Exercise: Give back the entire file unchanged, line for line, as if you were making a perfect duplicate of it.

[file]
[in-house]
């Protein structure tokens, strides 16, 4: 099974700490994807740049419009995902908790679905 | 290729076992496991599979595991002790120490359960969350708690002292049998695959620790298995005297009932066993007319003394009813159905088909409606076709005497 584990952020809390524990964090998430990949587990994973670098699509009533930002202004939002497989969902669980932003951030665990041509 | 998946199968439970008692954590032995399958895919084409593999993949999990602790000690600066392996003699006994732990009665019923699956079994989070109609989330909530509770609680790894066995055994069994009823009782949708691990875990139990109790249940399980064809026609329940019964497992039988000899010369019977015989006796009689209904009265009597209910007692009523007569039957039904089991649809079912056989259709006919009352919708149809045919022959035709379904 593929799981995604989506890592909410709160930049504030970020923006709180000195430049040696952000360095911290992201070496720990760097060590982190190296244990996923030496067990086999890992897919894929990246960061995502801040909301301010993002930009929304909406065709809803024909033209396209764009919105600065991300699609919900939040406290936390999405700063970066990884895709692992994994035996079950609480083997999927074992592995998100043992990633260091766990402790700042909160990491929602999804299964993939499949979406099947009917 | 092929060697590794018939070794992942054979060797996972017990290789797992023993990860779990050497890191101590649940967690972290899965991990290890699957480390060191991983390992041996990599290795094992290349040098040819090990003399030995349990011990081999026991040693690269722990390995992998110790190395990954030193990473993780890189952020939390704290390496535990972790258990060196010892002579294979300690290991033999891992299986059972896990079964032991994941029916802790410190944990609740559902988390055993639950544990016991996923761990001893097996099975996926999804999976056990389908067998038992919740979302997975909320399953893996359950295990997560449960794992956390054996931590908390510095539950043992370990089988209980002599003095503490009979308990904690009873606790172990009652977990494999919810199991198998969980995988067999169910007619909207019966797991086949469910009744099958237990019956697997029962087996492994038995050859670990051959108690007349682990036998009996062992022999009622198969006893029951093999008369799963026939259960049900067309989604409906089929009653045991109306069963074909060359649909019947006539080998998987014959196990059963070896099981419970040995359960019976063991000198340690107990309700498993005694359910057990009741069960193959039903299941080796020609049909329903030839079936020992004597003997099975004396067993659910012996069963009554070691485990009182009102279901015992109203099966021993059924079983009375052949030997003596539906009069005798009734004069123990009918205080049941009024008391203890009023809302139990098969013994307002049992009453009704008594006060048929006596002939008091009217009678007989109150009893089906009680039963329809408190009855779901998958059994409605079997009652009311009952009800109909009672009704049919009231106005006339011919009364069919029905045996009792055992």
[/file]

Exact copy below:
[in-house]
């Protein structure tokens, strides 16, 4: 099974700490994807740049419009995902908790679905 | 290729076992496991599979595991002790120490359960969350708690002292049998695959620790298995005297009932066993007319003394009813159905088909409606076709005497 584990952020809390524990964090998430990949587990994973670098699509009533930002202004939002497989969902669980932003951030665990041509 | 998946199968439970008692954590032995399958895919084409593999993949999990602790000690600066392996003699006994732990009665019923699956079994989070109609989330909530509770609680790894066995055994069994009823009782949708691990875990139990109790249940399980064809026609329940019964497992039988000899010369019977015989006796009689209904009265009597209910007692009523007569039957039904089991649809079912056989259709006919009352919708149809045919022959035709379904 593929799981995604989506890592909410709160930049504030970020923006709180000195430049040696952000360095911290992201070496720990760097060590982190190296244990996923030496067990086999890992897919894929990246960061995502801040909301301010993002930009929304909406065709809803024909033209396209764009919105600065991300699609919900939040406290936390999405700063970066990884895709692992994994035996079950609480083997999927074992592995998100043992990633260091766990402790700042909160990491929602999804299964993939499949979406099947009917 | 092929060697590794018939070794992942054979060797996972017990290789797992023993990860779990050497890191101590649940967690972290899965991990290890699957480390060191991983390992041996990599290795094992290349040098040819090990003399030995349990011990081999026991040693690269722990390995992998110790190395990954030193990473993780890189952020939390704290390496535990972790258990060196010892002579294979300690290991033999891992299986059972896990079964032991994941029916802790410190944990609740559902988390055993639950544990016991996923761990001893097996099975996926999804999976056990389908067998038992919740979302997975909320399953893996359950295990997560449960794992956390054996931590908390510095539950043992370990089988209980002599003095503490009979308990904690009873606790172990009652977990494999919810199991198998969980995988067999169910007619909207019966797991086949469910009744099958237990019956697997029962087996492994038995050859670990051959108690007349682990036998009996062992022999009622198969006893029951093999008369799963026939259960049900067309989604409906089929009653045991109306069963074909060359649909019947006539080998998987014959196990059963070896099981419970040995359960019976063991000198340690107990309700498993005694359910057990009741069960193959039903299941080796020609049909329903030839079936020992004597003997099975004396067993659910012996069963009554070691485990009182009102279901015992109203099966021993059924079983009375052949030997003596539906009069005798009734004069123990009918205080049941009024008391203890009023809302139990098969013994307002049992009453009704008594006060048929006596002939008091009217009678007989109150009893089906009680039963329809408190009855779901998958059994409605079997009652009311009952009800109909009672009704049919009231106005006339011919009364069919029905045996009792055992």